Eat This Film #3 - The Tree of Wooden Clogs

by robbiefreeling
August 10, 2010 4:08 AM
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The next screening in the summer series "Eat This Film!," presented by Reverse Shot and New York food magazine Edible Manhattan, takes place this Wednesday, August 11, at 92YTribeca. For this installment of "Eat This Film!," which looks at our relationship to food via the moving image with a unique selection of timely and timeless international features and documentaries, we present Ermanno Olmi's stunning 1978 Palme d'or winner The Tree of Wooden Clogs, with an introduction by celebrated chef Marco Canora (Hearth, Terroir). The show begins at 7 p.m. Click here for ticket info.

And read Kristi Mitsuda's essay on The Tree of Wooden Clogs, "This Land Is Our Land".

Director Ermanno Olmi opens his sublime epic The Tree of Wooden Clogs with a series of still shots of farmland—creeks, cornfields, and crops—set to the foregrounded sounds of birdsong and rushing water; in the distance there are murmurs of church hymns. Another early montage scored to church organs captures the peasant workers of a farmstead in the Italian countryside—which introductory titles inform us is set in the 19th century and belongs to a landlord whose property they work in exchange for part of the harvest—plowing the earth, sowing seeds, harvesting corn, and slaughtering a waterfowl, as the children laughingly flit around the fields and submerge themselves in hay. Following this, the families convene in a barn and sing a song together while shucking corn before turning in for the night, crossing themselves and then crawling into bed. The film has only begun, but already Olmi has established its twin themes of land and religion.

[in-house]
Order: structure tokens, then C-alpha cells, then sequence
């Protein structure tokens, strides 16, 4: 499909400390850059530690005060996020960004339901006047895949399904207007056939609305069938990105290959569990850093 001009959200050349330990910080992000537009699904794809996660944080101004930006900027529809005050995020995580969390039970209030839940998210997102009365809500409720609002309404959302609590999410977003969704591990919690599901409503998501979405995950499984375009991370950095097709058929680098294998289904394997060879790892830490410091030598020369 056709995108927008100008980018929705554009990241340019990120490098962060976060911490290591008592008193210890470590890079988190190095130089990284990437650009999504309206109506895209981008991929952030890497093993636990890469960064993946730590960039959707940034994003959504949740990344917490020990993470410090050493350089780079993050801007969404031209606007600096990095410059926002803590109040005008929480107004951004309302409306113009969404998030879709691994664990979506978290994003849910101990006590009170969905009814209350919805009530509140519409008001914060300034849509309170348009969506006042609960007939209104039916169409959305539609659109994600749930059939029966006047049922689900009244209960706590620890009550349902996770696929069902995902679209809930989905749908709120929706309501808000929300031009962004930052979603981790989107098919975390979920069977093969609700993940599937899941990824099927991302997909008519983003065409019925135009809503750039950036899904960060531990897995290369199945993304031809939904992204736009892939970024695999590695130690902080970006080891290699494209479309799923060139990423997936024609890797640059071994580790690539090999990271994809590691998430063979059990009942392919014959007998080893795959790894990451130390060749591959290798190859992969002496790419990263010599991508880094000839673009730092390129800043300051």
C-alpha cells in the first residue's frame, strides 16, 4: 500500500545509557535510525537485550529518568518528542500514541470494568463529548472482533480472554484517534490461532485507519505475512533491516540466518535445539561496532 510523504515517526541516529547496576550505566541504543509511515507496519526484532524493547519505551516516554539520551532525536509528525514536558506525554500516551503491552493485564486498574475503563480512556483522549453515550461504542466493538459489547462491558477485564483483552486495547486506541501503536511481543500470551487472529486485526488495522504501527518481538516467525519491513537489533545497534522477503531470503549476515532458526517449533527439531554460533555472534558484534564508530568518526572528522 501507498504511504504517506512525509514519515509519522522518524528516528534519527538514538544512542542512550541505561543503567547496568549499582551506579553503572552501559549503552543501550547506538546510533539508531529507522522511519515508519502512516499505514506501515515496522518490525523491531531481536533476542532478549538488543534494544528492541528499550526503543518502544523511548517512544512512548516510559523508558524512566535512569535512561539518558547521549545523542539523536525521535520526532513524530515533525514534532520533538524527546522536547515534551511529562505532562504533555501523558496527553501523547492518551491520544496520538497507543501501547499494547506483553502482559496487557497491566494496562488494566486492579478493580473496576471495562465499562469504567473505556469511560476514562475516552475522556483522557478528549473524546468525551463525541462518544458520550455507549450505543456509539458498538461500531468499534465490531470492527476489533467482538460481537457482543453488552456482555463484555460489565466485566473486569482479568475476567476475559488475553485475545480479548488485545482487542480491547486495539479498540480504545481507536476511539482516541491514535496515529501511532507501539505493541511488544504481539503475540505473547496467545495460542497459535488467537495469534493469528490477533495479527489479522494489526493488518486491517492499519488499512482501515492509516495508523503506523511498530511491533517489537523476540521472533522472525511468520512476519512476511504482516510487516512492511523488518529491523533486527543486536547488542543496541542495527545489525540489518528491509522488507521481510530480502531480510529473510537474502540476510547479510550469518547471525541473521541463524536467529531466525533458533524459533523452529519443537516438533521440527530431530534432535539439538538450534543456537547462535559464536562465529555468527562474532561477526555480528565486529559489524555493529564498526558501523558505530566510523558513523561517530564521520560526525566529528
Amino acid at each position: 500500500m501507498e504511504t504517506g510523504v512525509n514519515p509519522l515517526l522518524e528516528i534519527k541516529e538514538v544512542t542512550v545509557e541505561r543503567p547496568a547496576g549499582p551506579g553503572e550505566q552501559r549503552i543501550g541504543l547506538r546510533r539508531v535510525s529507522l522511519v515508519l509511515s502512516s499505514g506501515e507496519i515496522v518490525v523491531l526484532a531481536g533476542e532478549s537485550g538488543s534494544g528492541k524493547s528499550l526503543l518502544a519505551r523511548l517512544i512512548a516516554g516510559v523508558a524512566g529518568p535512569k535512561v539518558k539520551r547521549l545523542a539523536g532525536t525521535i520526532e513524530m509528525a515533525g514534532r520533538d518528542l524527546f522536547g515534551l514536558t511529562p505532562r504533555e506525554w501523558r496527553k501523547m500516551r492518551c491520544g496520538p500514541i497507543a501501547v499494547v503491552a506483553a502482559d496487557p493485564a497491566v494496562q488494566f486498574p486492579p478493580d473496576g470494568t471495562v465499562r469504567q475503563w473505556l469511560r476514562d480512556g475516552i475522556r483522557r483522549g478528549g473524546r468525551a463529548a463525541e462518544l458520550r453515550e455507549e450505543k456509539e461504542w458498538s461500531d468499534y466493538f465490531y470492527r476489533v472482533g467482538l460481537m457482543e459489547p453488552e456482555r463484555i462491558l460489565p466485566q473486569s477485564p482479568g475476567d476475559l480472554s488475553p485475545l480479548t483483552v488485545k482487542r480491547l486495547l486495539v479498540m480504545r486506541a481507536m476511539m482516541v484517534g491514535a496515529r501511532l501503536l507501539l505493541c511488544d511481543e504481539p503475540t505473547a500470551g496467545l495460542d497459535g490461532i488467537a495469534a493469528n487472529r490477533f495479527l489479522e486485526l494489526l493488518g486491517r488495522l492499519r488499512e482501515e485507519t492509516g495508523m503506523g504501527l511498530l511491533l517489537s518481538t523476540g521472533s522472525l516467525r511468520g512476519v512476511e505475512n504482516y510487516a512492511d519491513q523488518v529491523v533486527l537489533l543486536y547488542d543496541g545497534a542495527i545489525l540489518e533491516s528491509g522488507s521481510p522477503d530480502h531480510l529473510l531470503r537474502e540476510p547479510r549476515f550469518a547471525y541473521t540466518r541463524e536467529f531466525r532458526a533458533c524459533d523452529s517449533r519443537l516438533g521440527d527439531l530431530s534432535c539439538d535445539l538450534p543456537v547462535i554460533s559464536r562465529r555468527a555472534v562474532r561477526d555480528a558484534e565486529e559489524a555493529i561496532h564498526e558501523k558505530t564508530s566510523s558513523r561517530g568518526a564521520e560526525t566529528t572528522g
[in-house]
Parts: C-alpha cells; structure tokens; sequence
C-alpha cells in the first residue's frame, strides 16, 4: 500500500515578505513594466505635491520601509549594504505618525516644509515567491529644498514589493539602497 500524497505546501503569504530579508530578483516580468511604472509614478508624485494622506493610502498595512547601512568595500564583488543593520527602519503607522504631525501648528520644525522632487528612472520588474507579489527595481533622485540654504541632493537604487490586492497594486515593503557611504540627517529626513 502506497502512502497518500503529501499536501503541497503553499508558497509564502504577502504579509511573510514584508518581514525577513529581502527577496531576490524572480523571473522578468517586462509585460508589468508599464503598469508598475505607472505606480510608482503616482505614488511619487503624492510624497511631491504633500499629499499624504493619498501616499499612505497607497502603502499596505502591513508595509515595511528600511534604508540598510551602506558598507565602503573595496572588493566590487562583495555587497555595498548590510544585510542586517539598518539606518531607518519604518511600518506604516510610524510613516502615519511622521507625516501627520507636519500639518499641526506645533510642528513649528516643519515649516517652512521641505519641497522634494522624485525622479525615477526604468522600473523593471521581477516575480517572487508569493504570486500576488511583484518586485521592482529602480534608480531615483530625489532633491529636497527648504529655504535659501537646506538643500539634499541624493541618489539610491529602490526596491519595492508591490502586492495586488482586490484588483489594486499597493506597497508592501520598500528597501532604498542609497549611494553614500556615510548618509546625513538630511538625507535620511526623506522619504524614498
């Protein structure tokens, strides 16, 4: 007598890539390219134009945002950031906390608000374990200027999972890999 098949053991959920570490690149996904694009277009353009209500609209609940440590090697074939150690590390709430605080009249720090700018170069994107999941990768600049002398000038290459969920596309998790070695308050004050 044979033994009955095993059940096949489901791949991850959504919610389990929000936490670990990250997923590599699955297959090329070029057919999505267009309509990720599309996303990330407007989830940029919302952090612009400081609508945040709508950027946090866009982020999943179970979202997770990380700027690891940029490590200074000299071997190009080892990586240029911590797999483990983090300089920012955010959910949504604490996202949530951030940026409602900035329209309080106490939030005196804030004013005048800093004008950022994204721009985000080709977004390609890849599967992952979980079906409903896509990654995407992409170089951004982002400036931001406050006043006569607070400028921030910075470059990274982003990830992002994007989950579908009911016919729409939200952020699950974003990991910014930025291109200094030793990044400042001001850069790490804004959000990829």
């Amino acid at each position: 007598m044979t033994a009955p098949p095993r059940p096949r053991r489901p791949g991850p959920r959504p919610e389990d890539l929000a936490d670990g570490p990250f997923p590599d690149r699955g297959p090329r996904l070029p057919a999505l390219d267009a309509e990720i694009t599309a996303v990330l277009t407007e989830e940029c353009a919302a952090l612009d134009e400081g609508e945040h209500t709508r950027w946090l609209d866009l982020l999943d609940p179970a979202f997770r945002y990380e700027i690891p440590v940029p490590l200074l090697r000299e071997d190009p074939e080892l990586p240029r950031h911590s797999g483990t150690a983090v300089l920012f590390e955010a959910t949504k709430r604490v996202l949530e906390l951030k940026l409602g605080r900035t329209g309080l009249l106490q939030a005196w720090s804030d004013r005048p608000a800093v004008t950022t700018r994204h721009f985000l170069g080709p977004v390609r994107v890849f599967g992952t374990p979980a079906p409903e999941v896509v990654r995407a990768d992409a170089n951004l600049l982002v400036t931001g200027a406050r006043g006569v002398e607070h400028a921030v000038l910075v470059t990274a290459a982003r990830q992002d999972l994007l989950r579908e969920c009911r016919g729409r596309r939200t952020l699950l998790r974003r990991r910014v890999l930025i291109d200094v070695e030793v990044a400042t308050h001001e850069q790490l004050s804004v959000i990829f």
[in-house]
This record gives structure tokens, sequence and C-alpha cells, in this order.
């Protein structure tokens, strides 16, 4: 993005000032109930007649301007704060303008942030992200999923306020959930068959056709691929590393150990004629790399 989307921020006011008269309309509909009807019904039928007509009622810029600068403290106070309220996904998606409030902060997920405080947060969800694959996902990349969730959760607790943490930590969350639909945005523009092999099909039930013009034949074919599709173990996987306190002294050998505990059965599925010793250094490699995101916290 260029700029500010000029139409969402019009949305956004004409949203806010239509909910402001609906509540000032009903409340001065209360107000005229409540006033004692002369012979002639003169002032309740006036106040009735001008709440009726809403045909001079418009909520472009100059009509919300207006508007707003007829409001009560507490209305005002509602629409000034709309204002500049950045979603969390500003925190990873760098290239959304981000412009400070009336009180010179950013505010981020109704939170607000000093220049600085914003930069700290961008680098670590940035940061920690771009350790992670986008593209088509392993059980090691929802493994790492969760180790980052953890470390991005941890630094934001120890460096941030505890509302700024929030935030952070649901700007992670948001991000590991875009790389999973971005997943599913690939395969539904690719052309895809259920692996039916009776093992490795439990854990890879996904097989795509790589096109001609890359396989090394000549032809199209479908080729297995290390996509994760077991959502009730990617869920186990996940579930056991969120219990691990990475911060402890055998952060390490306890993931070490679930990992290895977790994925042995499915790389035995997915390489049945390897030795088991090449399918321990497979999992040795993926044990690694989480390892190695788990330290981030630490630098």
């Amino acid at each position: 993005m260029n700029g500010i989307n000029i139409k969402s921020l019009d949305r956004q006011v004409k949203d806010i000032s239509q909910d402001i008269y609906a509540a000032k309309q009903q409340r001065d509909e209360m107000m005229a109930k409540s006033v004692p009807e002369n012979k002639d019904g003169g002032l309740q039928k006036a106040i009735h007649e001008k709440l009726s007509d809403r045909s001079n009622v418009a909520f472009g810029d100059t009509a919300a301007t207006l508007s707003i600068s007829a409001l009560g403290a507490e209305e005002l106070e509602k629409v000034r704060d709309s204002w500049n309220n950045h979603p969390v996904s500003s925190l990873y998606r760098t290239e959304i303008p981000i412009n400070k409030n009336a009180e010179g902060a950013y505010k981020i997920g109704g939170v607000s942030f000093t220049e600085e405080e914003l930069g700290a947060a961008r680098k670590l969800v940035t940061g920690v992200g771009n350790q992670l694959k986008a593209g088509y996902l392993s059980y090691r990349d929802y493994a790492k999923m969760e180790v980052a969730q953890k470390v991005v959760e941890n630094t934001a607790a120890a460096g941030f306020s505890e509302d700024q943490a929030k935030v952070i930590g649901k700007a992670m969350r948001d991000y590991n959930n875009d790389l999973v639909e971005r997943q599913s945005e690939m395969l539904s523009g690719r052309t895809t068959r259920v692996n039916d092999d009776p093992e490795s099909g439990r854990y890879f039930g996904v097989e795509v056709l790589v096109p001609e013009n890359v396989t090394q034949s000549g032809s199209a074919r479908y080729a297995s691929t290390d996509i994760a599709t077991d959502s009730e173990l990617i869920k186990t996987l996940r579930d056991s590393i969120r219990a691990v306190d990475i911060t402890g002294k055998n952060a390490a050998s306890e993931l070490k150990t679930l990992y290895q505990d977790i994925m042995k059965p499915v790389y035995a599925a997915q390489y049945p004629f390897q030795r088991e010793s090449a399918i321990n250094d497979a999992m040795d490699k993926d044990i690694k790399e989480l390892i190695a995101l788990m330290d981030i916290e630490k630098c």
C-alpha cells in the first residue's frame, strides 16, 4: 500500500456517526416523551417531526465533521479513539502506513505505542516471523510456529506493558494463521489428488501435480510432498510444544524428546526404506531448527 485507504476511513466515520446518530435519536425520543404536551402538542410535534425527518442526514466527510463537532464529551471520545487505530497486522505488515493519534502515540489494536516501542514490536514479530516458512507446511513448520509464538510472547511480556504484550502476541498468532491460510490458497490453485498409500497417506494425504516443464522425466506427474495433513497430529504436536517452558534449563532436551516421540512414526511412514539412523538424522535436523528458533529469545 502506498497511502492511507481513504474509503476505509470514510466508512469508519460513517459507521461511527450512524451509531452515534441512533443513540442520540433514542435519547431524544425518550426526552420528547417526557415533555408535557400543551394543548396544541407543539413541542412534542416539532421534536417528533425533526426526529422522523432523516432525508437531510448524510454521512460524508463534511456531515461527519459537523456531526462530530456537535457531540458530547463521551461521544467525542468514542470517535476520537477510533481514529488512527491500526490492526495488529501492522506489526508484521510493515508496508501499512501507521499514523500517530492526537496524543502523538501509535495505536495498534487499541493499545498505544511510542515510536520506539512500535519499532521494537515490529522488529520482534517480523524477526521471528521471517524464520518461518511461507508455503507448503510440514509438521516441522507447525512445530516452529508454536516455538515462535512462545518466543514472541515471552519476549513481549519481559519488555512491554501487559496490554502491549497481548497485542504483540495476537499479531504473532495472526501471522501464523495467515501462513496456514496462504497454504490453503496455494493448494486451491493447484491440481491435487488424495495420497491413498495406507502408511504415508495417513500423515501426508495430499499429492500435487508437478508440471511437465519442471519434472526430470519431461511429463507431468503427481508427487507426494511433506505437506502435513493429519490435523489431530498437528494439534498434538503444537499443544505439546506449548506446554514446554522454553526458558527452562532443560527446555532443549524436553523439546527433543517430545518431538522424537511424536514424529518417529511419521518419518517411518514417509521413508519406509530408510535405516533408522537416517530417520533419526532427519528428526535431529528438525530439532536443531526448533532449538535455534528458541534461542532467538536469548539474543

Unlike Olmi’s more straightforwardly realist depiction of the hopeful beginnings of a clerical worker en route to a humdrum existence in his heartachingly lovely breakthrough Il Posto, Wooden Clogs—which won the Palme d’or at Cannes in 1978—contains moments like this of almost idyllic allure. The lives of peasant farmers aren’t characterized in clichéd salt-of-the-earth fashion, largely because Olmi so deliberately and elegantly balances them against descriptions of the basic realities and struggles the families face. Unfolding in mostly medium and long shots to convey their collective lot, under a seemingly perpetual morning mist, the film charts the daily negotiations and sacrifices the families make to stay afloat, as each choice or small shift in fortune possibly leads to financial ruin. No dramatic plot structures the narrative; the movie instead rises and falls according to the rhythms in the lives of its characters over the course of an approximate year. Read the rest.

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